SURREY – Green Timbers Urban Forest is unique in that it consists mainly of tree planted from seedlings in the first attempt at reforestation in British Columbia. It consists of a square mile of forest located astride Fraser Highway facing Mount Baker. Originally this was the Yale Wagon Road to the interior, built by a company of Royal Engineers in 1875. In 1923 it was renamed the Pacific Highway when Surrey was linked by road to Blaine in Washington State.
Set in the centre of Surrey’s urban development, Green Timbers once belonged to a forest of giant trees which spread over 5,000 acres. Until 1929, people travelled from afar to view the 200- foot timber that lined the highway. After completion of Pacific Highway, it became famous as the only remaining stretch of virgin forest all the way from San Diego to Vancouver. As early as 1860, attempts were made to have the area designated for park purposes.
Nevertheless, all 5,000 acres were clear-cut. The last giant trees were felled in 1930 despite a campaign to save them. Sadly, dignitaries were on hand to witness this historical event. Thus ended seven years of logging by King and Farris Company, which had used Surrey’s Green Timbers to feed their Newton based sawmill. Reforestation was begun by the BC Forest Service. The occasion was observed on March15, 1930 with the planting of an Inaugural Plantation which still stands today. Planting continued through the “dirty thirties”. An Arboretum of foreign trees, a group of Garry Oak and a plot of Eastern Red Pine were added for experimental purposes. A forest nursery and forestry training and education centre were established.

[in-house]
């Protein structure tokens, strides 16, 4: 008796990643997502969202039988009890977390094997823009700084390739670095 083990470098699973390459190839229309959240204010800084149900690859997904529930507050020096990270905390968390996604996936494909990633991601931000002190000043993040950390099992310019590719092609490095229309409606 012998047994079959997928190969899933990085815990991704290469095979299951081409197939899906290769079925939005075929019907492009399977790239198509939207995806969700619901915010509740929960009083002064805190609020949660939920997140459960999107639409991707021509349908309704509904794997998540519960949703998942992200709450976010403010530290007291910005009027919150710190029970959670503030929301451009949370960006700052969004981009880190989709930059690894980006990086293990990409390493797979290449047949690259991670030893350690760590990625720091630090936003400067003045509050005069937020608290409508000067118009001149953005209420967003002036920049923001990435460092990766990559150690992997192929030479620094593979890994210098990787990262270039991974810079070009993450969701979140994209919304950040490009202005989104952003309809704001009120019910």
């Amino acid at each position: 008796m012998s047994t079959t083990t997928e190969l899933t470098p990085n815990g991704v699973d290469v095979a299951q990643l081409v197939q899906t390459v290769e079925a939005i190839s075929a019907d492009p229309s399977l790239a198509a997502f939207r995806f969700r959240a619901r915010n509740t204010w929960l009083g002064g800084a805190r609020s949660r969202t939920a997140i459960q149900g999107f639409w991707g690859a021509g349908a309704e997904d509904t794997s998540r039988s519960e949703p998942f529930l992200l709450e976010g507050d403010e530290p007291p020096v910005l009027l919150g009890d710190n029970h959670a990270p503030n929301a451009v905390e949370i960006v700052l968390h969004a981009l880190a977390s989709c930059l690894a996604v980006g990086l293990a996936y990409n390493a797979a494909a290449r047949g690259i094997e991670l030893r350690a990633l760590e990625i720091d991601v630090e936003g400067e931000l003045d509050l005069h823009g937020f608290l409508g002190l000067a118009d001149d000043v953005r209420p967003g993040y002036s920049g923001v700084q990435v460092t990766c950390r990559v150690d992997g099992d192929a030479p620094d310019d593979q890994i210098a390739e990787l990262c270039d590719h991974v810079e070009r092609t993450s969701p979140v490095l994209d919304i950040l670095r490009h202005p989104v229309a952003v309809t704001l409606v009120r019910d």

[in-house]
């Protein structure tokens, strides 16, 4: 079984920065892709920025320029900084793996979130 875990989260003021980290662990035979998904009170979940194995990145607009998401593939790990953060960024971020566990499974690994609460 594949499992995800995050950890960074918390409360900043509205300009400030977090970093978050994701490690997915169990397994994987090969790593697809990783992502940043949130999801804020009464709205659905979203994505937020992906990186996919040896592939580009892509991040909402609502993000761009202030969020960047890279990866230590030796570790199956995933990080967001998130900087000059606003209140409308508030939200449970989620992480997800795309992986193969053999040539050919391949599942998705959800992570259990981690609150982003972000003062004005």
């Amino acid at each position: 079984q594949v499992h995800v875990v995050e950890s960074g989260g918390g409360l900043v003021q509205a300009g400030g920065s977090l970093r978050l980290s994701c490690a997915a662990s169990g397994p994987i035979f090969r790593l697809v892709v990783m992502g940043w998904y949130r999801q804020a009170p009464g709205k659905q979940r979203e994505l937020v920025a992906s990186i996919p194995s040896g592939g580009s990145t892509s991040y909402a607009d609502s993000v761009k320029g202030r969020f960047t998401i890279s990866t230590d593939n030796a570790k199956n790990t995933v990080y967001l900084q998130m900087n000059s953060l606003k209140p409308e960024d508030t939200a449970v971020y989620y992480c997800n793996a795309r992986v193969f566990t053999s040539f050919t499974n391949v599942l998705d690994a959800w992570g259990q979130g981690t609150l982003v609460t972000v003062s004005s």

The forest is home to many species of animal and birds, as well as plants, like the protected Western Trillium and the rare Rattlesnake Plantain and Coral-root Orchid. It is the source of King Creek which flows into Bear Creek and eventually into the Serpentine River.
In 1966, 33acres of the forest reserve became the site of Douglas College. In 1970, 400 acres were transferred by a trade to The City Of Surrey. 100 Avenue was cut through a few years later, separating 40 acres to the north, and 96 Avenue was widened and extended to 140 street.
In 1987 there was a public outcry to save 42 acres which had been cleared for a sports complex. The Green Timbers Heritage Society was formed to save this area as part of Green Timbers. In its efforts it attracted a 1,000 strong membership. After eight years of lobbying, the 42 acre area has now been designated as part of Green Timbers with a lake and wetland added by broadening and deepening King Creek. Hundreds of trees have been planted there, including about thirty indigenous plant species which are new to the forest.
It took two referendums, spearheaded by the Green Timbers Heritage Society, to secure the rest of Green Timbers as an urban forest park; the first in 1988 won by an 86% yes vote; the second in 1996 won by a 95% yes vote. The 1996 vote added a further 53.3 acres north of 100 Avenue.
Today, including the Ministry of Forests area, the Green Timbers forest covers a total of 560 acres. It is a mix of the remnants of reforestation and natural regrowth. As a natural heritage, it is potentially one of the most spectacular urban forest in Canada. (Source: Green Timbers Heritage Society, Photos by: Esmir Milavic)